Trusts come in all shapes and sizes. However, from an income tax perspective, there are basically two types: grantor trusts and nongrantor trusts. Generally, with a grantor trust all trust income is taxed directly to the grantor — the person establishing the trust — and assets in the trust may or may not be included in the grantor’s estate. (more…)
Insight on Estate Planning
One of the outcomes of the Tax Cuts and Jobs Act is that children with unearned income may find themselves in a higher tax bracket than their parents. This is because, under the “kiddie tax,” as it’s sometimes referred to, a child’s unearned income is taxed according to the tax brackets for trusts and estates, under which the highest tax rates kick in at far lower income levels. The good news is that there are strategies to allow for family income shifting. (more…)
If you’re the parent of a newborn or toddler, you may be thinking about naming a guardian for your child. This can be a difficult decision, especially if you have a plethora of choices or, on the other hand, no one you can trust. Or perhaps you plan on petitioning the court for guardianship of a child. In either event, you must adhere to the legal principles under state and local law. (more…)
A buy-sell agreement provides for the disposition of each owner’s business interest after a “triggering event,” such as death, disability, divorce, termination of employment or withdrawal from the business. However, to be effective, the agreement must include the appropriate provisions.
It also should be part of your estate plan if you have an interest in a family-owned or other closely held business. (more…)
You’ve probably seen it in the movies or on TV hundreds of times: A close-knit family gathers for the reading of the will of a wealthy patriarch or matriarch. When the terms are revealed, someone benefits at the expense of someone else, causing a ruckus. It may even come to blows. This “bad blood” continues to boil between estranged family members, who won’t even speak to one another. (more…)
If you have a financial interest in, or signature authority over, foreign financial accounts with an aggregate value exceeding $10,000 at any time during the calendar year, you must file FinCEN Form 114, “Report of Foreign Bank and Financial Accounts” (FBAR). The Financial Crimes Enforcement Network (FinCEN) and the IRS have been stepping up enforcement of foreign account reporting requirements. Thus, it’s important to closely follow compliance rules to avoid penalty. (more…)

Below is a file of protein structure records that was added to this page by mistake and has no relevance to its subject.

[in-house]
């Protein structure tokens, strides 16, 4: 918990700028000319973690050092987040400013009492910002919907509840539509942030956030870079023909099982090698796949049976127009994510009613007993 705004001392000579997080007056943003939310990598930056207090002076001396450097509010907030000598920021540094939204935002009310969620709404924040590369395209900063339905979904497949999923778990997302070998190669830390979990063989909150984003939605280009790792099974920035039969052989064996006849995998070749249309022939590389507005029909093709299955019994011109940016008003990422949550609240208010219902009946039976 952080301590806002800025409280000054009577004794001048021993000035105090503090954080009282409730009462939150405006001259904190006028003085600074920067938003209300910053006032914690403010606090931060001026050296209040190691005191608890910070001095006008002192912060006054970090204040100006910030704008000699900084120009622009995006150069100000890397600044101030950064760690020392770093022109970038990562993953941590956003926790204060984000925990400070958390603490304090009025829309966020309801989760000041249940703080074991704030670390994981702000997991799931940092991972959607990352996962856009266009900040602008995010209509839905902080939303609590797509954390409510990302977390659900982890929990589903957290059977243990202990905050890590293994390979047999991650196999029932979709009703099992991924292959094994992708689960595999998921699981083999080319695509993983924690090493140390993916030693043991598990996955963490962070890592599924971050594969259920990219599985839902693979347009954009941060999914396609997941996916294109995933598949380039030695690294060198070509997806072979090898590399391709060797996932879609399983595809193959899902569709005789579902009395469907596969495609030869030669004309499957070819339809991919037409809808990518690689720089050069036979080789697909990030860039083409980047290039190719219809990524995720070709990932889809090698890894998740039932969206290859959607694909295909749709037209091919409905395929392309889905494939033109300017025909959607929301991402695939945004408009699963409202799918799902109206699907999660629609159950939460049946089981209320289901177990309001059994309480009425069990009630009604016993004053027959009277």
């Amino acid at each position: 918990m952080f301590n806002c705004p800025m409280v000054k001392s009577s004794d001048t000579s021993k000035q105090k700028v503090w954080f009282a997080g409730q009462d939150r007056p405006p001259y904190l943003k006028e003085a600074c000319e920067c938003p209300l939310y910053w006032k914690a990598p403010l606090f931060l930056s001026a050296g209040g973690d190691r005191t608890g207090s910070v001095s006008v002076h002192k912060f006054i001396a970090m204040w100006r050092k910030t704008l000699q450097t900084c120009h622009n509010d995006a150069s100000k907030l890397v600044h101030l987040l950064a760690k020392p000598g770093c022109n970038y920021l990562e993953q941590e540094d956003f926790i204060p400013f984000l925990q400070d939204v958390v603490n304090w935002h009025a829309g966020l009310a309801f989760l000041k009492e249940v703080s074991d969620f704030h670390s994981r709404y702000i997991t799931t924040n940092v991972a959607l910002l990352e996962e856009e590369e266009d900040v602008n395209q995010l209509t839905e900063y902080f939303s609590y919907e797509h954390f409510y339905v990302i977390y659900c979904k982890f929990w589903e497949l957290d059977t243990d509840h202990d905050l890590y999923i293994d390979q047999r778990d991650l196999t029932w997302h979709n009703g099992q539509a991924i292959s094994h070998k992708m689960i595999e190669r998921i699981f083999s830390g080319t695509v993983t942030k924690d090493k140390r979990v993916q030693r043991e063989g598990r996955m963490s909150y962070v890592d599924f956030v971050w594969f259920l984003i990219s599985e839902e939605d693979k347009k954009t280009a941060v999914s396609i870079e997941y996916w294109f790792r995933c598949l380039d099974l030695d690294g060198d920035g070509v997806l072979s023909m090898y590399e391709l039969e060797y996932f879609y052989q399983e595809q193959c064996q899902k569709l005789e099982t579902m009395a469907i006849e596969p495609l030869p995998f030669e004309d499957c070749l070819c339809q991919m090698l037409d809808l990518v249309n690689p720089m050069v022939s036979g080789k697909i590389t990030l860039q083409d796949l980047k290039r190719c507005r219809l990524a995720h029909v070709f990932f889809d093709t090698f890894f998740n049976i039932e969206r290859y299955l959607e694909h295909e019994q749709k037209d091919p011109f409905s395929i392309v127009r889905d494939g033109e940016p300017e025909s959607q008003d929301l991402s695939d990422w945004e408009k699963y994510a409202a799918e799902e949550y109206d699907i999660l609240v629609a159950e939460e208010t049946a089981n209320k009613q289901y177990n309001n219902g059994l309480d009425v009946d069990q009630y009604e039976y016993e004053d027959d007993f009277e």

It’s difficult for many people to think about their own mortality, and it’s not surprising to learn that many put off planning their funerals. Unfortunately, this lack of planning can result in emotional turmoil for surviving family members when someone dies unexpectedly.
Also, a death in the family may cause unintended financial consequences. Why not take matters out of your heirs’ hands? By planning ahead, as much as it may be disconcerting, you can remove this future burden from your loved ones. (more…)
The stock market goes up, the stock market goes down. Just consider recent history. In 2018, stocks took one of their worst beatings since the Great Depression, with the Dow Jones Industrial Average (DJIA) falling 5.6% for the year and the S&P 500 down 6.2%. But the markets rebounded early in 2019, with both the DJIA and S&P 500 posting gains of more than 7% during the first six weeks of this year. (more…)
Are you a multitasker? If so, you may appreciate an estate planning technique that can convert assets into a stream of lifetime income, provide a current tax deduction and leave the remainder to your favorite charity — all in one fell swoop. It’s the aptly named charitable remainder trust (CRT).
CRTs have been around for decades, and they continue to be a viable estate planning strategy in the wake of the Tax Cuts and Jobs Act (TCJA) and other recent tax legislation. (more…)